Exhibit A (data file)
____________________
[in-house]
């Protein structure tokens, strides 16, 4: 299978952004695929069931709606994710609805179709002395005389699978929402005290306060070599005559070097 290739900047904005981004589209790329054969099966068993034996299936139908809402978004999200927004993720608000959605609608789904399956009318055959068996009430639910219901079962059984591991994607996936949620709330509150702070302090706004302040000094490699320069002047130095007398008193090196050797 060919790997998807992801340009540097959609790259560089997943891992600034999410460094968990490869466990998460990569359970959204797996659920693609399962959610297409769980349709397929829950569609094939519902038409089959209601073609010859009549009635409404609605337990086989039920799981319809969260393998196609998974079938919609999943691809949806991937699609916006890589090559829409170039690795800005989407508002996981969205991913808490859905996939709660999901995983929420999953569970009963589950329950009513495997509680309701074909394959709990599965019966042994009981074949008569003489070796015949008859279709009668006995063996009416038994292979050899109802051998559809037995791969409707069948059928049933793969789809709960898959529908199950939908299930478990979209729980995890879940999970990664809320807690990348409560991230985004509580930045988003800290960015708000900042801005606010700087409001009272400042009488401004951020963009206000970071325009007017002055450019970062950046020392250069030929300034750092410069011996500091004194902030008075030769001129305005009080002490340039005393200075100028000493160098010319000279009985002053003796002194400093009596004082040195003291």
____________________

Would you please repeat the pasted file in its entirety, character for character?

[in-house]
């Protein structure tokens, strides 16, 4: 299978952004695929069931709606994710609805179709002395005389699978929402005290306060070599005559070097 290739900047904005981004589209790329054969099966068993034996299936139908809402978004999200927004993720608000959605609608789904399956009318055959068996009430639910219901079962059984591991994607996936949620709330509150702070302090706004302040000094490699320069002047130095007398008193090196050797 060919790997998807992801340009540097959609790259560089997943891992600034999410460094968990490869466990998460990569359970959204797996659920693609399962959610297409769980349709397929829950569609094939519902038409089959209601073609010859009549009635409404609605337990086989039920799981319809969260393998196609998974079938919609999943691809949806991937699609916006890589090559829409170039690795800005989407508002996981969205991913808490859905996939709660999901995983929420999953569970009963589950329950009513495997509680309701074909394959709990599965019966042994009981074949008569003489070796015949008859279709009668006995063996009416038994292979050899109802051998559809037995791969409707069948059928049933793969789809709960898959529908199950939908299930478990979209729980995890879940999970990664809320807690990348409560991230985004509580930045988003800290960015708000900042801005606010700087409001009272400042009488401004951020963009206000970071325009007017002055450019970062950046020392250069030929300034750092410069011996500091004194902030008075030769001129305005009080002490340039005393200075100028000493160098010319000279009985002053003796002194400093009596004082040195003291």